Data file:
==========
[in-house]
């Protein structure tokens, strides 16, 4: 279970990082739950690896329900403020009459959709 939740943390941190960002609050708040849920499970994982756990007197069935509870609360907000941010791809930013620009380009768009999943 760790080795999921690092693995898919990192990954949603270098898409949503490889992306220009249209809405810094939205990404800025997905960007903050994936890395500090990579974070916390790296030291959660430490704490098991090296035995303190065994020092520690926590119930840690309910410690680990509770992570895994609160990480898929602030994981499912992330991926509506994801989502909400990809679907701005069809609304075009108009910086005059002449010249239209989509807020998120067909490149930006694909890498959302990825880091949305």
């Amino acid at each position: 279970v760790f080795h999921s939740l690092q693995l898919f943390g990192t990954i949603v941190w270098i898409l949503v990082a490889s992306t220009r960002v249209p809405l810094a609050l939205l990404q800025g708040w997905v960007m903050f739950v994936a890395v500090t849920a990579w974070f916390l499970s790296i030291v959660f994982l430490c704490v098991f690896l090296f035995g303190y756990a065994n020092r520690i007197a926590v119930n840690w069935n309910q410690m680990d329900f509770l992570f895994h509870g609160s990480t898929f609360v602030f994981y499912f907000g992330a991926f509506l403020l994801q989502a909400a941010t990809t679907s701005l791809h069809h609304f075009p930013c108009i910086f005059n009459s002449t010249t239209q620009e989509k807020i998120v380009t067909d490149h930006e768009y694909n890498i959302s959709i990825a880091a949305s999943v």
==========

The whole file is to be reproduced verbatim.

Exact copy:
[in-house]
């Protein structure tokens, strides 16, 4: 279970990082739950690896329900403020009459959709 939740943390941190960002609050708040849920499970994982756990007197069935509870609360907000941010791809930013620009380009768009999943 760790080795999921690092693995898919990192990954949603270098898409949503490889992306220009249209809405810094939205990404800025997905960007903050994936890395500090990579974070916390790296030291959660430490704490098991090296035995303190065994020092520690926590119930840690309910410690680990509770992570895994609160990480898929602030994981499912992330991926509506994801989502909400990809679907701005069809609304075009108009910086005059002449010249239209989509807020998120067909490149930006694909890498959302990825880091949305």
């Amino acid at each position: 279970v760790f080795h999921s939740l690092q693995l898919f943390g990192t990954i949603v941190w270098i898409l949503v990082a490889s992306t220009r960002v249209p809405l810094a609050l939205l990404q800025g708040w997905v960007m903050f739950v994936a890395v500090t849920a990579w974070f916390l499970s790296i030291v959660f994982l430490c704490v098991f690896l090296f035995g303190y756990a065994n020092r520690i007197a926590v119930n840690w069935n309910q410690m680990d329900f509770l992570f895994h509870g609160s990480t898929f609360v602030f994981y499912f907000g992330a991926f509506l403020l994801q989502a909400a941010t990809t679907s701005l791809h069809h609304f075009p930013c108009i910086f005059n009459s002449t010249t239209q620009e989509k807020i998120v380009t067909d490149h930006e768009y694909n890498i959302s959709i990825a880091a949305s999943v």